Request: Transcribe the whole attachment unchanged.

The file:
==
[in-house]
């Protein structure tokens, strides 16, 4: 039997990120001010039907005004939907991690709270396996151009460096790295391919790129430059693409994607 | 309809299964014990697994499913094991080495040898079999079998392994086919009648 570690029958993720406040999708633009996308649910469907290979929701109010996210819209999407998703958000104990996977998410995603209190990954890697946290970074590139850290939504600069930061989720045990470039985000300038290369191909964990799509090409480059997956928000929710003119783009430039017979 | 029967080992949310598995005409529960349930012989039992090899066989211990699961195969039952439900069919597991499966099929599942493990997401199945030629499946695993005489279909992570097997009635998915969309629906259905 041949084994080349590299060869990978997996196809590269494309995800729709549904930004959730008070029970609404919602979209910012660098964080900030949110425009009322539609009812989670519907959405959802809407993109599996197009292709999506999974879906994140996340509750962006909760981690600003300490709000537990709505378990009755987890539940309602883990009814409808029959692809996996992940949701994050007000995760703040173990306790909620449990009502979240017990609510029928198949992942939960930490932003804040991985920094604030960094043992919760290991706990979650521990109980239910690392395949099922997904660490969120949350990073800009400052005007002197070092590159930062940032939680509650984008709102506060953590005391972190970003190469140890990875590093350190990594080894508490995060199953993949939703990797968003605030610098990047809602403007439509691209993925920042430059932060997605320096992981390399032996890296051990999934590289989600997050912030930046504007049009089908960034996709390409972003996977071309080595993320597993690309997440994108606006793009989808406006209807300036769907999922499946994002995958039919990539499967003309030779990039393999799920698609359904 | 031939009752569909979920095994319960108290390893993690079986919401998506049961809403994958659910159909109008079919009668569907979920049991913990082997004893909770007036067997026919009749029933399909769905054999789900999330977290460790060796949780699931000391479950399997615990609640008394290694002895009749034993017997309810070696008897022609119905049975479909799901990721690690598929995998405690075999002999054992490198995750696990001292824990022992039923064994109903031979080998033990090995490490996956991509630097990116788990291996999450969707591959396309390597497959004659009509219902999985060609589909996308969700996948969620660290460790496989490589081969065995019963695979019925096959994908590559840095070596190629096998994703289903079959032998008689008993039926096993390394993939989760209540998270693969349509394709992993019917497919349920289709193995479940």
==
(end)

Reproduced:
[in-house]
């Protein structure tokens, strides 16, 4: 039997990120001010039907005004939907991690709270396996151009460096790295391919790129430059693409994607 | 309809299964014990697994499913094991080495040898079999079998392994086919009648 570690029958993720406040999708633009996308649910469907290979929701109010996210819209999407998703958000104990996977998410995603209190990954890697946290970074590139850290939504600069930061989720045990470039985000300038290369191909964990799509090409480059997956928000929710003119783009430039017979 | 029967080992949310598995005409529960349930012989039992090899066989211990699961195969039952439900069919597991499966099929599942493990997401199945030629499946695993005489279909992570097997009635998915969309629906259905 041949084994080349590299060869990978997996196809590269494309995800729709549904930004959730008070029970609404919602979209910012660098964080900030949110425009009322539609009812989670519907959405959802809407993109599996197009292709999506999974879906994140996340509750962006909760981690600003300490709000537990709505378990009755987890539940309602883990009814409808029959692809996996992940949701994050007000995760703040173990306790909620449990009502979240017990609510029928198949992942939960930490932003804040991985920094604030960094043992919760290991706990979650521990109980239910690392395949099922997904660490969120949350990073800009400052005007002197070092590159930062940032939680509650984008709102506060953590005391972190970003190469140890990875590093350190990594080894508490995060199953993949939703990797968003605030610098990047809602403007439509691209993925920042430059932060997605320096992981390399032996890296051990999934590289989600997050912030930046504007049009089908960034996709390409972003996977071309080595993320597993690309997440994108606006793009989808406006209807300036769907999922499946994002995958039919990539499967003309030779990039393999799920698609359904 | 031939009752569909979920095994319960108290390893993690079986919401998506049961809403994958659910159909109008079919009668569907979920049991913990082997004893909770007036067997026919009749029933399909769905054999789900999330977290460790060796949780699931000391479950399997615990609640008394290694002895009749034993017997309810070696008897022609119905049975479909799901990721690690598929995998405690075999002999054992490198995750696990001292824990022992039923064994109903031979080998033990090995490490996956991509630097990116788990291996999450969707591959396309390597497959004659009509219902999985060609589909996308969700996948969620660290460790496989490589081969065995019963695979019925096959994908590559840095070596190629096998994703289903079959032998008689008993039926096993390394993939989760209540998270693969349509394709992993019917497919349920289709193995479940």